President Vladimir Putin is promising that Sochi’s Olympic Games will be a success and the world will see what a great country Russia is. RBTH looks at highlights of the Russian leader's interview to domestic and foreign media.
On gays at the Olympics: Putin stressed that in Russia, unlike in 70 countries of the world, homosexuality is not prosecuted. "So gay people coming to the Olympics as athletes or guests should have no concerns or fears," he said.
On security at the 2014 Olympics: Putin said Russia is well aware of the threat to security at the Sochi Olympics and knows how to tackle it. "We understand full well what it is — what this threat is, and how to reduce it; how to tackle it," he said.
"I hope that our law enforcement agencies will cope with this task with honor and dignity, as they did during other major events, be it sports or political events. Because if we allow ourselves to display weakness, to display fear, or to show our fear, then we shall be helping the terrorists to achieve their aims. Of course, our task, the task of the organizers, is to ensure the security of the participants of the Olympics and of the guests to this sporting festival, and we will do everything to ensure this."
On preparations for the 2014 Olympics: "So far we have not seen any big, large-scale instances of corruption linked to the implementation of the Olympics project. There are attempts by those who carry out the work (contractors) to drive the price up. But this, I repeat, happens in any country of the world. If there are objective data [about corruption], please do supply them to us as soon as possible. So far, there are none, nobody is reporting anything."
On significance of the Olympics: "I would very much like the participants, fans, journalists and all those who will watch the Olympics on TV and follow them through the media to see a new Russia, see its face and its possibilities, and take a fresh and unbiased look at it," Putin said.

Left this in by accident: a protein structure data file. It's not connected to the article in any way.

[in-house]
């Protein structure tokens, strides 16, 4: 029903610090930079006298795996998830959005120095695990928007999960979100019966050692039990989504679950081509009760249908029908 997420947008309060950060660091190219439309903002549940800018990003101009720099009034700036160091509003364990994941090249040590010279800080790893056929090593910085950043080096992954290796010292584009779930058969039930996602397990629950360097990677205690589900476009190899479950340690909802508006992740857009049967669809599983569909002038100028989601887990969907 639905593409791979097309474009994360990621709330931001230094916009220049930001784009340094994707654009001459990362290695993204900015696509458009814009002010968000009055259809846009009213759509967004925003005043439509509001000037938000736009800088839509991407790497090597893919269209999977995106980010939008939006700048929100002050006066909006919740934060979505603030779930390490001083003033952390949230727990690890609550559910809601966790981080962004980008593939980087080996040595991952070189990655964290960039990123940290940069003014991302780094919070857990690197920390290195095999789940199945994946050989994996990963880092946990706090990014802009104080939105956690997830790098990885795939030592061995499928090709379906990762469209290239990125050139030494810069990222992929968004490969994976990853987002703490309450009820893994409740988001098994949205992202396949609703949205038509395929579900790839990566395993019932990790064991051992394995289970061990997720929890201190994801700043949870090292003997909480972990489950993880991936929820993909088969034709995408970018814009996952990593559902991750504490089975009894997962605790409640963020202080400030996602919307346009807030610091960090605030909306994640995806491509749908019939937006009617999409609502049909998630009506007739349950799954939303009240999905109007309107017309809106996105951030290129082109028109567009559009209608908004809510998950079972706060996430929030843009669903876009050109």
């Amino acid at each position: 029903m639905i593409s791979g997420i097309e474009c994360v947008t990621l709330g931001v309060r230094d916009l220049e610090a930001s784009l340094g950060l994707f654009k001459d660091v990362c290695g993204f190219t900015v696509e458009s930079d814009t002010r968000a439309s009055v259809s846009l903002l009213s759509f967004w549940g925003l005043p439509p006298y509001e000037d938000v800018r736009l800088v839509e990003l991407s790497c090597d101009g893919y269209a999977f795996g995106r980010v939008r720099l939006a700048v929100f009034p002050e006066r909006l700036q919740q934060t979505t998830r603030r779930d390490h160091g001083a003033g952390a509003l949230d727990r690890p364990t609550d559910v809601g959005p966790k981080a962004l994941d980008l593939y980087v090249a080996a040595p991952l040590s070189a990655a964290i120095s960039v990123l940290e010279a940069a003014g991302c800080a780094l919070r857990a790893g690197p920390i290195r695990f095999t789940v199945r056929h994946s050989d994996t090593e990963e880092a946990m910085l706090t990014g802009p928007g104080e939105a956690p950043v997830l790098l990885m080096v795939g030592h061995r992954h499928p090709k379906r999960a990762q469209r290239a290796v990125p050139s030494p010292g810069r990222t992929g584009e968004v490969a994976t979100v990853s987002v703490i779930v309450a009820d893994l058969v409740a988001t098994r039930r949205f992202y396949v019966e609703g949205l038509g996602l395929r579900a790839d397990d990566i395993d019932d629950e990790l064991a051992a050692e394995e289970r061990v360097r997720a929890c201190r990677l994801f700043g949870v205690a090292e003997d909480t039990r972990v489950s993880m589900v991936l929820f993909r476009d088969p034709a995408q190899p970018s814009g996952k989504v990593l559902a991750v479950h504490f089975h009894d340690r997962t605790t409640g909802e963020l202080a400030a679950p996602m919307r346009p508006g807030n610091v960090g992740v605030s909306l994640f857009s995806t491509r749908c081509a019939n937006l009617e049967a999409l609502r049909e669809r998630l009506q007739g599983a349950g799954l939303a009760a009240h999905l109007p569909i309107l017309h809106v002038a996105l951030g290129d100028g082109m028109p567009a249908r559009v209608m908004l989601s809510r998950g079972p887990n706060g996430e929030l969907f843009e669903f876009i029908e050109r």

On the Russian Orthodox Church's position on homosexuality: Putin said he sees nothing unusual in that the Russian Orthodox Church has a tough position on homosexuality but stressed that church in Russia is separated from the state. He went on to add that practically all traditional religions of the world agreed on this matter. "Is the position of the Holy See different from that of the Russian Orthodox Church? And does Islam treat people of non-traditional sexual orientation in a different manner? It probably does, in that its position is much tougher," he said.
On ratings: As for various ratings, according to some of which Putin is rated as more influential than even the Pope, the Russian president said that they should not be taken seriously: "I think one should simply ignore all these ratings. Besides, no secular figure can outshine the Pope. Such a comparison is completely irrelevant." Putin went on to say that one should never be guided by any ratings, but rather should feel a professional in whatever they do and should strive to become better at it.
On visa-free travel with the European Union: Putin said that Russian diplomacy would like to finally reach an agreement with colleagues in the EU on visa-free travel. "I have said it more than once that the European Union has visa-free travel with many Latin American countries, where the crime situation is not better, and in many cases is worse, than in the Russian Federation. And where is Latin America, and where is Europe? Whereas if we look at Russia and Europe, they are very close, I think, aren't they?" he said.
On plans for the future: "Maybe I'll play ice hockey. You may have heard that we have recently set up our own Russian NHL. The abbreviations stands for not the National Hockey League but for the Night Hockey League, where non-professional players aged 40 and older can play. I was so glad to see that this initiative took off all over the country. Teams are now being formed in every region, they hold competitions, and the final is held in Moscow or in Sochi, like it was last year. It was attended by more than 100 teams from all parts of Russia. Two and a half years ago I couldn't skate at all. And now, as you may have seen, I'm trying to play sometimes. That’s what I enjoy. If and when I retire, I will try to do things that I enjoy."